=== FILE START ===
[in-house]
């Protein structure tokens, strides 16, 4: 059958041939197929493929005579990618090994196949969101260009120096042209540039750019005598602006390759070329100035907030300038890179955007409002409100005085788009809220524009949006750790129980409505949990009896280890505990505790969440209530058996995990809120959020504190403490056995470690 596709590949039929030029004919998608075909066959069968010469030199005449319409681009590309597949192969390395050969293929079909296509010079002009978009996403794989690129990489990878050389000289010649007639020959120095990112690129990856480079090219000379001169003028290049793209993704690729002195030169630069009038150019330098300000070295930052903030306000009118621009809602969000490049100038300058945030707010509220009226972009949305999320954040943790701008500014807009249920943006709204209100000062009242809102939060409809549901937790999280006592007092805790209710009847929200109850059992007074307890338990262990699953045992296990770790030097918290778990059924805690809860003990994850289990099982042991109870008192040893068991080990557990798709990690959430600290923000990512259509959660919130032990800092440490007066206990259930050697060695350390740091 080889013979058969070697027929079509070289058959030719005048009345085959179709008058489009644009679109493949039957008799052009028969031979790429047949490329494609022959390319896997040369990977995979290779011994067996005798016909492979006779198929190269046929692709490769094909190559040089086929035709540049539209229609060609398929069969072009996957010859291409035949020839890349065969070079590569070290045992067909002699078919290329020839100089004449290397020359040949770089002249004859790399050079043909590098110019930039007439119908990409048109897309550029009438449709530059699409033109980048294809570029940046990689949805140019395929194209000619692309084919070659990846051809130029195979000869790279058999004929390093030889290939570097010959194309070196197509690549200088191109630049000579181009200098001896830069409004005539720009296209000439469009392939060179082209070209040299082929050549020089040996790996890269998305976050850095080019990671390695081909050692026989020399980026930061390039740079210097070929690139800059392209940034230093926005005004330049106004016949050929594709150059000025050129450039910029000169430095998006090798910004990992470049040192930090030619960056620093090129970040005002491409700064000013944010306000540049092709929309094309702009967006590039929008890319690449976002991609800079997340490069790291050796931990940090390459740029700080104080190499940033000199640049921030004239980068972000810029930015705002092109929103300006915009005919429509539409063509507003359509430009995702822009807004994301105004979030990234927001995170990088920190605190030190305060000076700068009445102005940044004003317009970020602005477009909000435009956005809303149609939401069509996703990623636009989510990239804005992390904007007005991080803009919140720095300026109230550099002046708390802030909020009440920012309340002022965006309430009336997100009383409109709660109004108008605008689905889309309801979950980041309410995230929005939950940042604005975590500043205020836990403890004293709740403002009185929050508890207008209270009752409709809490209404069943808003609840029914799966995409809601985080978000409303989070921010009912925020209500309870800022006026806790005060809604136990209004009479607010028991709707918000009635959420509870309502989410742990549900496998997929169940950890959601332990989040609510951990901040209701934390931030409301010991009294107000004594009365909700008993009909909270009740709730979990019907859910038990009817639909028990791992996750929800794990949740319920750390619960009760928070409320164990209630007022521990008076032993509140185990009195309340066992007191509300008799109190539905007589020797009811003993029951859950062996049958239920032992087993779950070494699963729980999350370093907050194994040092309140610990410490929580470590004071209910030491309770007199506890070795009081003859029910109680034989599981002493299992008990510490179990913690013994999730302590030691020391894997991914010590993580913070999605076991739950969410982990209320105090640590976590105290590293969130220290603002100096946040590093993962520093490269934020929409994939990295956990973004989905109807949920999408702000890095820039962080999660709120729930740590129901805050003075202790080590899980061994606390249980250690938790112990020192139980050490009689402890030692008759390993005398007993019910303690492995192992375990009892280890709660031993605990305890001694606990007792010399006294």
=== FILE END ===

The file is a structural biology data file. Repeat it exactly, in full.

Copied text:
[in-house]
């Protein structure tokens, strides 16, 4: 059958041939197929493929005579990618090994196949969101260009120096042209540039750019005598602006390759070329100035907030300038890179955007409002409100005085788009809220524009949006750790129980409505949990009896280890505990505790969440209530058996995990809120959020504190403490056995470690 596709590949039929030029004919998608075909066959069968010469030199005449319409681009590309597949192969390395050969293929079909296509010079002009978009996403794989690129990489990878050389000289010649007639020959120095990112690129990856480079090219000379001169003028290049793209993704690729002195030169630069009038150019330098300000070295930052903030306000009118621009809602969000490049100038300058945030707010509220009226972009949305999320954040943790701008500014807009249920943006709204209100000062009242809102939060409809549901937790999280006592007092805790209710009847929200109850059992007074307890338990262990699953045992296990770790030097918290778990059924805690809860003990994850289990099982042991109870008192040893068991080990557990798709990690959430600290923000990512259509959660919130032990800092440490007066206990259930050697060695350390740091 080889013979058969070697027929079509070289058959030719005048009345085959179709008058489009644009679109493949039957008799052009028969031979790429047949490329494609022959390319896997040369990977995979290779011994067996005798016909492979006779198929190269046929692709490769094909190559040089086929035709540049539209229609060609398929069969072009996957010859291409035949020839890349065969070079590569070290045992067909002699078919290329020839100089004449290397020359040949770089002249004859790399050079043909590098110019930039007439119908990409048109897309550029009438449709530059699409033109980048294809570029940046990689949805140019395929194209000619692309084919070659990846051809130029195979000869790279058999004929390093030889290939570097010959194309070196197509690549200088191109630049000579181009200098001896830069409004005539720009296209000439469009392939060179082209070209040299082929050549020089040996790996890269998305976050850095080019990671390695081909050692026989020399980026930061390039740079210097070929690139800059392209940034230093926005005004330049106004016949050929594709150059000025050129450039910029000169430095998006090798910004990992470049040192930090030619960056620093090129970040005002491409700064000013944010306000540049092709929309094309702009967006590039929008890319690449976002991609800079997340490069790291050796931990940090390459740029700080104080190499940033000199640049921030004239980068972000810029930015705002092109929103300006915009005919429509539409063509507003359509430009995702822009807004994301105004979030990234927001995170990088920190605190030190305060000076700068009445102005940044004003317009970020602005477009909000435009956005809303149609939401069509996703990623636009989510990239804005992390904007007005991080803009919140720095300026109230550099002046708390802030909020009440920012309340002022965006309430009336997100009383409109709660109004108008605008689905889309309801979950980041309410995230929005939950940042604005975590500043205020836990403890004293709740403002009185929050508890207008209270009752409709809490209404069943808003609840029914799966995409809601985080978000409303989070921010009912925020209500309870800022006026806790005060809604136990209004009479607010028991709707918000009635959420509870309502989410742990549900496998997929169940950890959601332990989040609510951990901040209701934390931030409301010991009294107000004594009365909700008993009909909270009740709730979990019907859910038990009817639909028990791992996750929800794990949740319920750390619960009760928070409320164990209630007022521990008076032993509140185990009195309340066992007191509300008799109190539905007589020797009811003993029951859950062996049958239920032992087993779950070494699963729980999350370093907050194994040092309140610990410490929580470590004071209910030491309770007199506890070795009081003859029910109680034989599981002493299992008990510490179990913690013994999730302590030691020391894997991914010590993580913070999605076991739950969410982990209320105090640590976590105290590293969130220290603002100096946040590093993962520093490269934020929409994939990295956990973004989905109807949920999408702000890095820039962080999660709120729930740590129901805050003075202790080590899980061994606390249980250690938790112990020192139980050490009689402890030692008759390993005398007993019910303690492995192992375990009892280890709660031993605990305890001694606990007792010399006294």